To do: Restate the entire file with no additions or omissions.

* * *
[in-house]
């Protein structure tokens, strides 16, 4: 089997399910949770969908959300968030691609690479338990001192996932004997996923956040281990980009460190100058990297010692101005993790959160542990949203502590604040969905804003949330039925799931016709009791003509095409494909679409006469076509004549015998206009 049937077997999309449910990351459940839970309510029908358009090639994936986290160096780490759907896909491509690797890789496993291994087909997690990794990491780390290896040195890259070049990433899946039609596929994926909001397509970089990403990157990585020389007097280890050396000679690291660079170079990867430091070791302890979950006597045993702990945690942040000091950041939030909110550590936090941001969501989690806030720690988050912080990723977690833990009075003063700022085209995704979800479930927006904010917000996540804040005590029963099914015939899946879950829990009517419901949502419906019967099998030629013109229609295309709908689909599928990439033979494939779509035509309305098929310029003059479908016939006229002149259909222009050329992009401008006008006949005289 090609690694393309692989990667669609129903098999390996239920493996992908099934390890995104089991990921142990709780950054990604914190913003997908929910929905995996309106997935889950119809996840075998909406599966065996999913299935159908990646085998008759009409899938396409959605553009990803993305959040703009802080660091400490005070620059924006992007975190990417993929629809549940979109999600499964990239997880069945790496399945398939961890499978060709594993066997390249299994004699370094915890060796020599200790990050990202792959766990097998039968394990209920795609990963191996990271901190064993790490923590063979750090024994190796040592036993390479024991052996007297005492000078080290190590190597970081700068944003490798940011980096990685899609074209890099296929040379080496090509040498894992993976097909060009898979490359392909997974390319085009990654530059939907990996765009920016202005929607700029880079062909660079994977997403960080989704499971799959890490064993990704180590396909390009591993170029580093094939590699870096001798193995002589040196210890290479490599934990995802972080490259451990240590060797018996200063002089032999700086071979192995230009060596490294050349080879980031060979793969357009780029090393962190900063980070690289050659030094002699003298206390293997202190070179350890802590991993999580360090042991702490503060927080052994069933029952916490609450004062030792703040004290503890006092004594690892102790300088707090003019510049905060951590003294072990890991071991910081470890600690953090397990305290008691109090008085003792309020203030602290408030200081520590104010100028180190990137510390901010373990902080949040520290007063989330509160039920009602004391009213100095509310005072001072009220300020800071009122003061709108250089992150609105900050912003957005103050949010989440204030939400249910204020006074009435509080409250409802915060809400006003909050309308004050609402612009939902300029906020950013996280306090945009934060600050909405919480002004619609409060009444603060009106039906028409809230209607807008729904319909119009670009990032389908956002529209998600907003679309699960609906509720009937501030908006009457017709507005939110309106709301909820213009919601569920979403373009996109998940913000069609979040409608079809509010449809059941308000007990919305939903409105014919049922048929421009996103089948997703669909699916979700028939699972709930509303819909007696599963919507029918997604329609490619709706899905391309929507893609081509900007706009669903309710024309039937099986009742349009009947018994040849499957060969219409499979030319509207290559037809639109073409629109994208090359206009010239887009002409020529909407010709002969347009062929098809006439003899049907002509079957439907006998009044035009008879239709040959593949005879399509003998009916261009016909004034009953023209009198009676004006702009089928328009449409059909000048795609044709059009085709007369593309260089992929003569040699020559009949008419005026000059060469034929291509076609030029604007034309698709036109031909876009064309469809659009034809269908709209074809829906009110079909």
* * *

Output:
[in-house]
């Protein structure tokens, strides 16, 4: 089997399910949770969908959300968030691609690479338990001192996932004997996923956040281990980009460190100058990297010692101005993790959160542990949203502590604040969905804003949330039925799931016709009791003509095409494909679409006469076509004549015998206009 049937077997999309449910990351459940839970309510029908358009090639994936986290160096780490759907896909491509690797890789496993291994087909997690990794990491780390290896040195890259070049990433899946039609596929994926909001397509970089990403990157990585020389007097280890050396000679690291660079170079990867430091070791302890979950006597045993702990945690942040000091950041939030909110550590936090941001969501989690806030720690988050912080990723977690833990009075003063700022085209995704979800479930927006904010917000996540804040005590029963099914015939899946879950829990009517419901949502419906019967099998030629013109229609295309709908689909599928990439033979494939779509035509309305098929310029003059479908016939006229002149259909222009050329992009401008006008006949005289 090609690694393309692989990667669609129903098999390996239920493996992908099934390890995104089991990921142990709780950054990604914190913003997908929910929905995996309106997935889950119809996840075998909406599966065996999913299935159908990646085998008759009409899938396409959605553009990803993305959040703009802080660091400490005070620059924006992007975190990417993929629809549940979109999600499964990239997880069945790496399945398939961890499978060709594993066997390249299994004699370094915890060796020599200790990050990202792959766990097998039968394990209920795609990963191996990271901190064993790490923590063979750090024994190796040592036993390479024991052996007297005492000078080290190590190597970081700068944003490798940011980096990685899609074209890099296929040379080496090509040498894992993976097909060009898979490359392909997974390319085009990654530059939907990996765009920016202005929607700029880079062909660079994977997403960080989704499971799959890490064993990704180590396909390009591993170029580093094939590699870096001798193995002589040196210890290479490599934990995802972080490259451990240590060797018996200063002089032999700086071979192995230009060596490294050349080879980031060979793969357009780029090393962190900063980070690289050659030094002699003298206390293997202190070179350890802590991993999580360090042991702490503060927080052994069933029952916490609450004062030792703040004290503890006092004594690892102790300088707090003019510049905060951590003294072990890991071991910081470890600690953090397990305290008691109090008085003792309020203030602290408030200081520590104010100028180190990137510390901010373990902080949040520290007063989330509160039920009602004391009213100095509310005072001072009220300020800071009122003061709108250089992150609105900050912003957005103050949010989440204030939400249910204020006074009435509080409250409802915060809400006003909050309308004050609402612009939902300029906020950013996280306090945009934060600050909405919480002004619609409060009444603060009106039906028409809230209607807008729904319909119009670009990032389908956002529209998600907003679309699960609906509720009937501030908006009457017709507005939110309106709301909820213009919601569920979403373009996109998940913000069609979040409608079809509010449809059941308000007990919305939903409105014919049922048929421009996103089948997703669909699916979700028939699972709930509303819909007696599963919507029918997604329609490619709706899905391309929507893609081509900007706009669903309710024309039937099986009742349009009947018994040849499957060969219409499979030319509207290559037809639109073409629109994208090359206009010239887009002409020529909407010709002969347009062929098809006439003899049907002509079957439907006998009044035009008879239709040959593949005879399509003998009916261009016909004034009953023209009198009676004006702009089928328009449409059909000048795609044709059009085709007369593309260089992929003569040699020559009949008419005026000059060469034929291509076609030029604007034309698709036109031909876009064309469809659009034809269908709209074809829906009110079909």